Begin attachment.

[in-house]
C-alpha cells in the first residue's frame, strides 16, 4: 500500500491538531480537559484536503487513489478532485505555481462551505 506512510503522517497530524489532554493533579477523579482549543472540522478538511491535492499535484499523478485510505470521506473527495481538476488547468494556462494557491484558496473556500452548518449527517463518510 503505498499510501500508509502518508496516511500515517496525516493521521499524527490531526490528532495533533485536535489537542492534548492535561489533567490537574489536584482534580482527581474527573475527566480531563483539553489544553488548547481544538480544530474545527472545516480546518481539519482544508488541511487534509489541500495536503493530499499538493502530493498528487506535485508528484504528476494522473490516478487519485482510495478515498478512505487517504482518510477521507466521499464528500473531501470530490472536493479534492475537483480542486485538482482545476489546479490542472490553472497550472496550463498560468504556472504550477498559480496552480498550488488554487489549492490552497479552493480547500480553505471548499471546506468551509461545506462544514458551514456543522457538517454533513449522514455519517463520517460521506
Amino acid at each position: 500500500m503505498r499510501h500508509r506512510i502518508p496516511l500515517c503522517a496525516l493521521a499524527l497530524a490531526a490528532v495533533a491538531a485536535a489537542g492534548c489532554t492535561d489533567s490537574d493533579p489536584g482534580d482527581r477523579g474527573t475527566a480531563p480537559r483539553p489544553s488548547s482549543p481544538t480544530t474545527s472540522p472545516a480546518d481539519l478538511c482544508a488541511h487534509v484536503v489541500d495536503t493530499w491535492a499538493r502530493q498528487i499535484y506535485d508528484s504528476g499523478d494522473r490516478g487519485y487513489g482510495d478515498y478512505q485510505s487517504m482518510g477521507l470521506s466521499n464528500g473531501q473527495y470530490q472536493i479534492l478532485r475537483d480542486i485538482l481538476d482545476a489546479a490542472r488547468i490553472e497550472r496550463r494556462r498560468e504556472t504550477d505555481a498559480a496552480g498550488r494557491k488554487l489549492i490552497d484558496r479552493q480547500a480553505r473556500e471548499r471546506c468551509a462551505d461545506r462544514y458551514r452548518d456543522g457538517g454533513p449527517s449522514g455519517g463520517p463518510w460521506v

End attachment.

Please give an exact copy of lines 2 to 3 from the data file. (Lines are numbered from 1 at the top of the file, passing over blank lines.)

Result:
C-alpha cells in the first residue's frame, strides 16, 4: 500500500491538531480537559484536503487513489478532485505555481462551505 506512510503522517497530524489532554493533579477523579482549543472540522478538511491535492499535484499523478485510505470521506473527495481538476488547468494556462494557491484558496473556500452548518449527517463518510 503505498499510501500508509502518508496516511500515517496525516493521521499524527490531526490528532495533533485536535489537542492534548492535561489533567490537574489536584482534580482527581474527573475527566480531563483539553489544553488548547481544538480544530474545527472545516480546518481539519482544508488541511487534509489541500495536503493530499499538493502530493498528487506535485508528484504528476494522473490516478487519485482510495478515498478512505487517504482518510477521507466521499464528500473531501470530490472536493479534492475537483480542486485538482482545476489546479490542472490553472497550472496550463498560468504556472504550477498559480496552480498550488488554487489549492490552497479552493480547500480553505471548499471546506468551509461545506462544514458551514456543522457538517454533513449522514455519517463520517460521506
Amino acid at each position: 500500500m503505498r499510501h500508509r506512510i502518508p496516511l500515517c503522517a496525516l493521521a499524527l497530524a490531526a490528532v495533533a491538531a485536535a489537542g492534548c489532554t492535561d489533567s490537574d493533579p489536584g482534580d482527581r477523579g474527573t475527566a480531563p480537559r483539553p489544553s488548547s482549543p481544538t480544530t474545527s472540522p472545516a480546518d481539519l478538511c482544508a488541511h487534509v484536503v489541500d495536503t493530499w491535492a499538493r502530493q498528487i499535484y506535485d508528484s504528476g499523478d494522473r490516478g487519485y487513489g482510495d478515498y478512505q485510505s487517504m482518510g477521507l470521506s466521499n464528500g473531501q473527495y470530490q472536493i479534492l478532485r475537483d480542486i485538482l481538476d482545476a489546479a490542472r488547468i490553472e497550472r496550463r494556462r498560468e504556472t504550477d505555481a498559480a496552480g498550488r494557491k488554487l489549492i490552497d484558496r479552493q480547500a480553505r473556500e471548499r471546506c468551509a462551505d461545506r462544514y458551514r452548518d456543522g457538517g454533513p449527517s449522514g455519517g463520517p463518510w460521506v